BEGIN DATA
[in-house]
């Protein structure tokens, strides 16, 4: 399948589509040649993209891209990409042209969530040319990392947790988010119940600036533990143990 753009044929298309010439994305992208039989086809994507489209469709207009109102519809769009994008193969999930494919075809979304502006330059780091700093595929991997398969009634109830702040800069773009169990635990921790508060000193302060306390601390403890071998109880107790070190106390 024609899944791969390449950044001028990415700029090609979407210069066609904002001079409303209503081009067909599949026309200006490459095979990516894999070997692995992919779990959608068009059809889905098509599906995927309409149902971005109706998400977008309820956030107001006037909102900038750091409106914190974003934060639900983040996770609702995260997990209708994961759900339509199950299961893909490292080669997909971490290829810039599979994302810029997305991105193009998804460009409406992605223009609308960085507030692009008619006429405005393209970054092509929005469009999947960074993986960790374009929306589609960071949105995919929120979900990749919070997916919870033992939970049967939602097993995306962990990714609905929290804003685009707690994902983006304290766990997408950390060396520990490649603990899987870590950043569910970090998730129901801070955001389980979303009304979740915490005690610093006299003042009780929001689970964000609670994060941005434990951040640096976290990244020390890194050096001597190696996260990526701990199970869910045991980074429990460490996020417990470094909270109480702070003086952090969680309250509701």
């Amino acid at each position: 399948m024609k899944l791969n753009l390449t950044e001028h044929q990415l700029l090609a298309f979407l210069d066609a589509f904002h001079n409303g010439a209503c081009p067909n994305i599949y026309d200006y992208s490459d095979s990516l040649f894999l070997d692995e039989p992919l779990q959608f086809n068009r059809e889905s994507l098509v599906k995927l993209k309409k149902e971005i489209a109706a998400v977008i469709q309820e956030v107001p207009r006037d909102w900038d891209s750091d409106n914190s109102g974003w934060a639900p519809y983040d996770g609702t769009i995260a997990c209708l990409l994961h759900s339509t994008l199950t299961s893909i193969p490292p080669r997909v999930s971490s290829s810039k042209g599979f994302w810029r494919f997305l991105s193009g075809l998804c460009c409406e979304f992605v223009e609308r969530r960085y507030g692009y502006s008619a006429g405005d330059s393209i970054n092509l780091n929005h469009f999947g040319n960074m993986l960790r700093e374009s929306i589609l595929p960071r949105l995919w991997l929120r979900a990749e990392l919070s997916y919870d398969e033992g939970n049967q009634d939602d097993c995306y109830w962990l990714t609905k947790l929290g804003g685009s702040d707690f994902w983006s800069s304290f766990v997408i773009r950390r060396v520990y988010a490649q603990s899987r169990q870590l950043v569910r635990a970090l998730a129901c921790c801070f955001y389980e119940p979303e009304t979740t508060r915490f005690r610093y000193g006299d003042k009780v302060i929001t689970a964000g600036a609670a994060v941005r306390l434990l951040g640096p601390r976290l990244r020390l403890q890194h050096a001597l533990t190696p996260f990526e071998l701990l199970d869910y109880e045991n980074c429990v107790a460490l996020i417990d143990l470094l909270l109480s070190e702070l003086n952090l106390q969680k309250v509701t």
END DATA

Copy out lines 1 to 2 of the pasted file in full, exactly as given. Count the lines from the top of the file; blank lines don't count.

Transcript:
[in-house]
């Protein structure tokens, strides 16, 4: 399948589509040649993209891209990409042209969530040319990392947790988010119940600036533990143990 753009044929298309010439994305992208039989086809994507489209469709207009109102519809769009994008193969999930494919075809979304502006330059780091700093595929991997398969009634109830702040800069773009169990635990921790508060000193302060306390601390403890071998109880107790070190106390 024609899944791969390449950044001028990415700029090609979407210069066609904002001079409303209503081009067909599949026309200006490459095979990516894999070997692995992919779990959608068009059809889905098509599906995927309409149902971005109706998400977008309820956030107001006037909102900038750091409106914190974003934060639900983040996770609702995260997990209708994961759900339509199950299961893909490292080669997909971490290829810039599979994302810029997305991105193009998804460009409406992605223009609308960085507030692009008619006429405005393209970054092509929005469009999947960074993986960790374009929306589609960071949105995919929120979900990749919070997916919870033992939970049967939602097993995306962990990714609905929290804003685009707690994902983006304290766990997408950390060396520990490649603990899987870590950043569910970090998730129901801070955001389980979303009304979740915490005690610093006299003042009780929001689970964000609670994060941005434990951040640096976290990244020390890194050096001597190696996260990526701990199970869910045991980074429990460490996020417990470094909270109480702070003086952090969680309250509701």